Unsurprisingly, the persistent sexual offenders were the worst on every risk factor for sexual aggression and mental health variable measured, the researchers report in the January 2012 issue of the journal Psychology of Violence.
"They had more experience of being a victim of some kind of abuse as a child, they tended to have personality traits like being low in empathy toward other people, more risk-taking, more delinquent, more sexual partners," Abbey said. The men also reported more often that they misconstrued women's signals, believing they wanted sex when they didn't. They also believed more strongly in stereotypes about women. [6 Gender Myths Busted]
"On a host of different type of factors that you would think could contribute to someone's willingness to use another person for their purposes, this group scored high," Abbey said. "So it fit a profile that you often see."
The "desistors," or men who had been sexually aggressive in the past but had since stopped, showed a shift over the year-long study period. At the second survey, they reported a drop in sexual partners and said they had fewer misunderstandings about women's sexual intentions. For lack of a better term, Abbey said, they seemed to be "growing up."
"Some adolescents and adults act out in various ways," she said. "But you can kind of grow out of it, you mature. So this is clearly part of you, these people did these things, but on the other hand, it seems to be something where when circumstances change, they change."
The third group, those who started acting sexually aggressive during the study period, seemed to be late bloomers. Over the year-long study, they began drinking more and more often said that they believed alcohol makes people want sex. They also began to misunderstand women's sexual motives more, the opposite of the "desistor" group.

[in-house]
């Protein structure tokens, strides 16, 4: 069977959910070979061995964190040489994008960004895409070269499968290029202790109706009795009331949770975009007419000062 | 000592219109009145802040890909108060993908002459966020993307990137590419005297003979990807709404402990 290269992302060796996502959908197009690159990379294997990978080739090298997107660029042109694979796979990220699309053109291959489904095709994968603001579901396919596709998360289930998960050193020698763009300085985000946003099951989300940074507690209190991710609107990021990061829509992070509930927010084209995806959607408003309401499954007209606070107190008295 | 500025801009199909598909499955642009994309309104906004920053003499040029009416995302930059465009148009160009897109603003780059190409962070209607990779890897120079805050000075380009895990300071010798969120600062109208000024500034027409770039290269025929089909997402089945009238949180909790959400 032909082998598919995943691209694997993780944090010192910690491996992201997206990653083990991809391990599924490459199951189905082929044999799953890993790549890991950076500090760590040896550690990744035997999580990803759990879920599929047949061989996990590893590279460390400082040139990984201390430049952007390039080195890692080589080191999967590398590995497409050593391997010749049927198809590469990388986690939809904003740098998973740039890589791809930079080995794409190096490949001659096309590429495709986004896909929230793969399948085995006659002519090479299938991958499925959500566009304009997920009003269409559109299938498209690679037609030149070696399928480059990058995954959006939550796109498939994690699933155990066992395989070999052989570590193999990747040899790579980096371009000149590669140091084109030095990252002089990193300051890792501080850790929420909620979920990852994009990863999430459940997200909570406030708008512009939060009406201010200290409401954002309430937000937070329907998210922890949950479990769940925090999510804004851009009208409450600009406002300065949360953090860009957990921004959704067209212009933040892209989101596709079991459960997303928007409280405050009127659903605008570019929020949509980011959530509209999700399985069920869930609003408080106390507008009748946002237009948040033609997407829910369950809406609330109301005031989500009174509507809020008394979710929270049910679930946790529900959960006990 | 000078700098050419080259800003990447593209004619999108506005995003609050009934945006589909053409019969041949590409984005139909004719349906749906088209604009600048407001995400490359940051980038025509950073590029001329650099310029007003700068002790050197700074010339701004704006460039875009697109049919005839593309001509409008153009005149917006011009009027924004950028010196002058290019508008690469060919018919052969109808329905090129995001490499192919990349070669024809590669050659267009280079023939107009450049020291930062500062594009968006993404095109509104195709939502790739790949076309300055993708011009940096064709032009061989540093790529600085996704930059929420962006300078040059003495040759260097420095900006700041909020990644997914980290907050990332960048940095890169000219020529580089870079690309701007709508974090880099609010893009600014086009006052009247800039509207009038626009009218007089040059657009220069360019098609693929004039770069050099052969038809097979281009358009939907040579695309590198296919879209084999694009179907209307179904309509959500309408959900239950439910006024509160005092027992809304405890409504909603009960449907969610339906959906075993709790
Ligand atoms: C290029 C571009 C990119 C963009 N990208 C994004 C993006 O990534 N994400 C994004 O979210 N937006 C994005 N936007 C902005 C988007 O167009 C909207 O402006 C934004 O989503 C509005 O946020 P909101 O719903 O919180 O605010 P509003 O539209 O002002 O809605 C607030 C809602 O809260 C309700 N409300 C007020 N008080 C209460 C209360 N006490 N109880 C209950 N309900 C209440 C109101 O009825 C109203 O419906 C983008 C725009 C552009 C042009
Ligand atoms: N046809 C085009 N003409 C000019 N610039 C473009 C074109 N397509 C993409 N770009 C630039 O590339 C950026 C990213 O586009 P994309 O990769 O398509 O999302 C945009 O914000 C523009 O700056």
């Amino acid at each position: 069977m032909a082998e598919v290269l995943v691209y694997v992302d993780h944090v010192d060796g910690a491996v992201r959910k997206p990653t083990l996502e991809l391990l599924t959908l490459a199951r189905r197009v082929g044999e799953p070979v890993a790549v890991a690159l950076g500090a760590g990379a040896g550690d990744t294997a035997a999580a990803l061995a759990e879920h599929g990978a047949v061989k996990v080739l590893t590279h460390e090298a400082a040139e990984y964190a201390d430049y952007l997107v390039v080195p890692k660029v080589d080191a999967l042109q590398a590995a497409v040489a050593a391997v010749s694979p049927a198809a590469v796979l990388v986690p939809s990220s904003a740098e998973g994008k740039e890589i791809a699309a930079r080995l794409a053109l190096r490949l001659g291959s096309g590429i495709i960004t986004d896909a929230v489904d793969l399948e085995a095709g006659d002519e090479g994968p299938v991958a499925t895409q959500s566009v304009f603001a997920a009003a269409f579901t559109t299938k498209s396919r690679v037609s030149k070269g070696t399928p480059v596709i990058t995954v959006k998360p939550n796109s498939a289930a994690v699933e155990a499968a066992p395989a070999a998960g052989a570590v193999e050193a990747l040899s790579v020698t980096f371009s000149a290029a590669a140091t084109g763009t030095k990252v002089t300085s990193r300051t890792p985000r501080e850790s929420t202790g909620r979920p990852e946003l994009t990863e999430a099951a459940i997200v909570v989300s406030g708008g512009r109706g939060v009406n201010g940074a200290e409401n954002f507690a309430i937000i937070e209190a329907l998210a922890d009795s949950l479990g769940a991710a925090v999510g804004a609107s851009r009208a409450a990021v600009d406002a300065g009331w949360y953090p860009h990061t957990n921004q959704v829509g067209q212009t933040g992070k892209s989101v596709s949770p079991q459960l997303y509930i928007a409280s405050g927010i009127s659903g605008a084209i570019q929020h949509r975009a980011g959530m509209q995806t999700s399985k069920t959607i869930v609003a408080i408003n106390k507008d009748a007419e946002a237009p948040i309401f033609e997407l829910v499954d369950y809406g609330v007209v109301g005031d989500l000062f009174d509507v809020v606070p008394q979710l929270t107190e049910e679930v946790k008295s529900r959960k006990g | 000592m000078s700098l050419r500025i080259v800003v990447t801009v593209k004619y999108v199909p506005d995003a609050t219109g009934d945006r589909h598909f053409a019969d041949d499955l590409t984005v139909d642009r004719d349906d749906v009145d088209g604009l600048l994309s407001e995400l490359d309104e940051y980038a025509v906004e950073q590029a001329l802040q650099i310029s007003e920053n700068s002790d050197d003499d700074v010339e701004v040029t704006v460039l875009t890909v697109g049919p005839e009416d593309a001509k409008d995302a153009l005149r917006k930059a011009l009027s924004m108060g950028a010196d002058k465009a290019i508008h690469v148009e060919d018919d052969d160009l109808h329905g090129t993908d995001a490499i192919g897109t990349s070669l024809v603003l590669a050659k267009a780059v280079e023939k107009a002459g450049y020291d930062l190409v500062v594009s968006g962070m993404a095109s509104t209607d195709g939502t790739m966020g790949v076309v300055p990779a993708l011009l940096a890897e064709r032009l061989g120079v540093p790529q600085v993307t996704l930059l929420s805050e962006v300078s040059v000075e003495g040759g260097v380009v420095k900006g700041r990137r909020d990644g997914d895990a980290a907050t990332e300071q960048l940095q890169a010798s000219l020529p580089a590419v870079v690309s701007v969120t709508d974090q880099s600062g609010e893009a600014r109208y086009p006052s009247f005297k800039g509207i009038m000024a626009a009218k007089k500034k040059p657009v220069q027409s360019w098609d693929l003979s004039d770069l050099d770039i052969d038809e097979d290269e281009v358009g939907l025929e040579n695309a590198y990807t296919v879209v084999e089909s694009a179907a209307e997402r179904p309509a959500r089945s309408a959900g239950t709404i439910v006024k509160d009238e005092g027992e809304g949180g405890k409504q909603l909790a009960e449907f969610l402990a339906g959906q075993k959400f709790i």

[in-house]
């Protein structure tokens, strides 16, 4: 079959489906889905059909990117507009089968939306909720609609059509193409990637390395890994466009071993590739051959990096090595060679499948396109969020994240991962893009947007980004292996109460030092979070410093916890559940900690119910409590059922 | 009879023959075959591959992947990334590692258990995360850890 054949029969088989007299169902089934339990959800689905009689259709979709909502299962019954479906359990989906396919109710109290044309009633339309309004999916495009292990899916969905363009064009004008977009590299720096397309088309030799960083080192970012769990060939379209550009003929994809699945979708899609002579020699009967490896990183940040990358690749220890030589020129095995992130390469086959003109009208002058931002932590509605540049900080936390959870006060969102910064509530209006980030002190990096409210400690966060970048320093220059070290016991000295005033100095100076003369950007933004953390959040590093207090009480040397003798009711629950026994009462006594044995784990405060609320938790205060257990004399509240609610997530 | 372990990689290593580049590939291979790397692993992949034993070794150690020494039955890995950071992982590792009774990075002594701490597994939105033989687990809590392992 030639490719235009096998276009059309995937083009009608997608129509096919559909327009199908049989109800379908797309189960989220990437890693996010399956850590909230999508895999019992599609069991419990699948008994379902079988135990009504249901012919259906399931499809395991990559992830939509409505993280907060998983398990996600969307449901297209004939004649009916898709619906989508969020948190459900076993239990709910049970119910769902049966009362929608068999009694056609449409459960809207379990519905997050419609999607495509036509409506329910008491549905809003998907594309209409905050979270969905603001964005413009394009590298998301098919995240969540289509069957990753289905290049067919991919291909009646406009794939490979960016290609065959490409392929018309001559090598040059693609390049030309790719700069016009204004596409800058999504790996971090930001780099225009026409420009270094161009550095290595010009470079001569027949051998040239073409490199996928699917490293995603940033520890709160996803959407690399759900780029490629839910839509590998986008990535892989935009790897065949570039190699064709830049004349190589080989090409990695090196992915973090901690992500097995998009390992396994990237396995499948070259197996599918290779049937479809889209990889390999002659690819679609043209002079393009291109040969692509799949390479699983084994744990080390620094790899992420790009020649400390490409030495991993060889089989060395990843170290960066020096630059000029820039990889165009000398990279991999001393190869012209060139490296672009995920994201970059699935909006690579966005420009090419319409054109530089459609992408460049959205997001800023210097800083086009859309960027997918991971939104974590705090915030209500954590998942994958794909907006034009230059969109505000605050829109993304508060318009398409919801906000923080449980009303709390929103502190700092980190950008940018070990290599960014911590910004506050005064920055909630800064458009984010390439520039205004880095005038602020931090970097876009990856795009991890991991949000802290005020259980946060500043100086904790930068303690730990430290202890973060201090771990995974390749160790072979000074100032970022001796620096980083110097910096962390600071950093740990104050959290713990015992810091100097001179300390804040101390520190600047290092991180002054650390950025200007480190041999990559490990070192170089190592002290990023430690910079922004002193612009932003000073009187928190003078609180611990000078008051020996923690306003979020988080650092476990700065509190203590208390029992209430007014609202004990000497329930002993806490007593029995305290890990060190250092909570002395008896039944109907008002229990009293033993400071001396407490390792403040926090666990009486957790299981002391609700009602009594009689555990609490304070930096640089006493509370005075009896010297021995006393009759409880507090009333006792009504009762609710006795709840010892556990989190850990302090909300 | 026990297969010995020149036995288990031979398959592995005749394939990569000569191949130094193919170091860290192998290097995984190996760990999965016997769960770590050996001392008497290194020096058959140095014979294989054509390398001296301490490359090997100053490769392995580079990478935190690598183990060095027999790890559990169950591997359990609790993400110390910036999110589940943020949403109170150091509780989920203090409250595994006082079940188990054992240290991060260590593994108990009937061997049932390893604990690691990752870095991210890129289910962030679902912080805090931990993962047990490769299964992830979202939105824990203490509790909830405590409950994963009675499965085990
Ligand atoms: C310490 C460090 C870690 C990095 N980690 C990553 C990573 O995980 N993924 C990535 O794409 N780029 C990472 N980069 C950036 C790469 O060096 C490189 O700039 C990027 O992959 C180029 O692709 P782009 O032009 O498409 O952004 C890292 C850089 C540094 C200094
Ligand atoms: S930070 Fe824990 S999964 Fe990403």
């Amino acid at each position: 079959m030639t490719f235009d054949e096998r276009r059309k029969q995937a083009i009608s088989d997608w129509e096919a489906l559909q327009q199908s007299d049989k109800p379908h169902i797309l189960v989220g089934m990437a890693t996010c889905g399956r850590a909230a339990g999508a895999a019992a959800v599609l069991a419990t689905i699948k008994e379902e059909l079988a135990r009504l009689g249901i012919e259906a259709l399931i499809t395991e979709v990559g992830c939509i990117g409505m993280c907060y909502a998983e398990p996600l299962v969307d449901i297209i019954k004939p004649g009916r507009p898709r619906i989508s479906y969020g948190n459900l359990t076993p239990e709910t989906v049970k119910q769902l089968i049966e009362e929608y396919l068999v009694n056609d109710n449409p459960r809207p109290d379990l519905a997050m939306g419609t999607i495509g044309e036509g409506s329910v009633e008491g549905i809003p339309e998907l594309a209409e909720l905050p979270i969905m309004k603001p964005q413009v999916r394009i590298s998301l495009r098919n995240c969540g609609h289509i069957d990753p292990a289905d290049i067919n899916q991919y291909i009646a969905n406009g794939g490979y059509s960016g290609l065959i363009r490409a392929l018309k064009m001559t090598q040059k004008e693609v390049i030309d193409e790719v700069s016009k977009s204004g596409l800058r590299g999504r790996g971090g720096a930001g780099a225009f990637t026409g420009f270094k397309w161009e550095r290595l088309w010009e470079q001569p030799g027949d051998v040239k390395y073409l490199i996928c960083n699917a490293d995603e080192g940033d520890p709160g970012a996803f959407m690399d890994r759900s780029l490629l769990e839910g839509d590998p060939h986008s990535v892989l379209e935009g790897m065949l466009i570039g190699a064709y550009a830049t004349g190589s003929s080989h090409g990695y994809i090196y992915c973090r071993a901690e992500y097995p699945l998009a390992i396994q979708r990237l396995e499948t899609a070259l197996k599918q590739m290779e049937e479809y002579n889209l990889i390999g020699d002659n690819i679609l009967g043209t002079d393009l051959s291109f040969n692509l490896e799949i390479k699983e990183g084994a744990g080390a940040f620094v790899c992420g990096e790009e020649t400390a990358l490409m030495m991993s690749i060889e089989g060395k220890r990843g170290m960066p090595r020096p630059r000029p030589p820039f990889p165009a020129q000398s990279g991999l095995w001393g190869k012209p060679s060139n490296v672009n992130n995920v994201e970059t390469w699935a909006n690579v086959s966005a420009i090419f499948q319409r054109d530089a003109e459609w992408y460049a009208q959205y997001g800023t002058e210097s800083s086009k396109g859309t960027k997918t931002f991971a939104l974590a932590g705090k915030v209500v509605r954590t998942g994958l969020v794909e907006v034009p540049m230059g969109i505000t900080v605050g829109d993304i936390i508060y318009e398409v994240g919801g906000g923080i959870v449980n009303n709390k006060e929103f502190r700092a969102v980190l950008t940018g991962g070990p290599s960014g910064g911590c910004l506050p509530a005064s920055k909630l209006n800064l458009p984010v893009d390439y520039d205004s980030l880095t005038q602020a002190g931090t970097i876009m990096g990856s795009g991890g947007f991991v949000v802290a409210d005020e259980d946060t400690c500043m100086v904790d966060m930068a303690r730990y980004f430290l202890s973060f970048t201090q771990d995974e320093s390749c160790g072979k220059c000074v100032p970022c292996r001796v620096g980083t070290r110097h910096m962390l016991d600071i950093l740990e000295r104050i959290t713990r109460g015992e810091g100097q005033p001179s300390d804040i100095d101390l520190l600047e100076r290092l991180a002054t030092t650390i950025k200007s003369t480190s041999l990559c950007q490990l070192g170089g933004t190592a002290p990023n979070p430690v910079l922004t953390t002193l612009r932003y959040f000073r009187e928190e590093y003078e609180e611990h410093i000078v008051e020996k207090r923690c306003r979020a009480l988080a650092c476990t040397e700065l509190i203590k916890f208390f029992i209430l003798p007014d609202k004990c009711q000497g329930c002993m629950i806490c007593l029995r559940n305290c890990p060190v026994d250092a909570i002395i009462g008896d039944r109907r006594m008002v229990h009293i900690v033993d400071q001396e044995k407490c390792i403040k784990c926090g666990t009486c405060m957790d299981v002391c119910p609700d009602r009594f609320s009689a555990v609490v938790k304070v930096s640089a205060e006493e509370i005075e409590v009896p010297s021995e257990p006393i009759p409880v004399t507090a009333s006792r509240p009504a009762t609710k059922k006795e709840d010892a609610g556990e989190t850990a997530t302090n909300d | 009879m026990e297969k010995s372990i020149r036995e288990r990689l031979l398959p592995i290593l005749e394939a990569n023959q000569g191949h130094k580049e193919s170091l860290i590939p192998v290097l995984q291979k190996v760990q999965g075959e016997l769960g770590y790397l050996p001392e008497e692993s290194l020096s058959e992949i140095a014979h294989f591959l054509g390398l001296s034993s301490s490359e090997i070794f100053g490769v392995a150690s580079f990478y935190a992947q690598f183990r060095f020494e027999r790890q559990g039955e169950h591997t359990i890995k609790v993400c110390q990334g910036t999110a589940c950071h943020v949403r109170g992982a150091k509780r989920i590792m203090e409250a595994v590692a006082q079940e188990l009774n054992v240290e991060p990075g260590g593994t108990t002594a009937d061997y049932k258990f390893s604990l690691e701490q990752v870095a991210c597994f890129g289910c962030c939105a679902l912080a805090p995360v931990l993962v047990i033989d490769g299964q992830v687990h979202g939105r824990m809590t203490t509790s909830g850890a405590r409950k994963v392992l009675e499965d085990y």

These men may be falling into crowds and situations where alcohol and sex mix, Abbey said.
"With that seems to be this pressure, internal or not, to push sex," she said. "And certainly there's lots of reasons to think that alcohol can allow people to cross a line."
Preventing sexual assault
These three profiles are limited in scope, given that the researchers had only a year's glimpse into these men's lives, Abbey said. But the findings suggest that preventing sexual assault may take a varied approach. Men who are abuse victims in early life, for example, need a different kind of help than men who become sexually pushy as teens and later grow out of it.
"We really need to intervene with children in trouble early, so you don't deepen these negative patterns," Abbey said.
For less-troubled men who may become sexually aggressive as teens or young adults because they see sex as conquest or a way to impress other men, education can help, Abbey said. One school-based program, The Date Safe Project, teaches kids explicitly about healthy relationships and consent, she said. Studies have borne out that exposing middle-school kids to the program decreases future sexual assaults.
Abbey and her colleagues hope to follow up with the same group of Detroit men again to see how their sexual aggression changes over at least another year.
"Clearly, [our study] gives us lots of hints about prevention," Abbey said. "But the more we learn in detail about the pressures people feel at certain ages, the better we can develop these programs."
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Stephanie Pappas is a contributing writer for Live Science, covering topics ranging from geoscience to archaeology to the human brain and behavior. She was previously a senior writer for Live Science but is now a freelancer based in Denver, Colorado, and regularly contributes to Scientific American and The Monitor, the monthly magazine of the American Psychological Association. Stephanie received a bachelor's degree in psychology from the University of South Carolina and a graduate certificate in science communication from the University of California, Santa Cruz.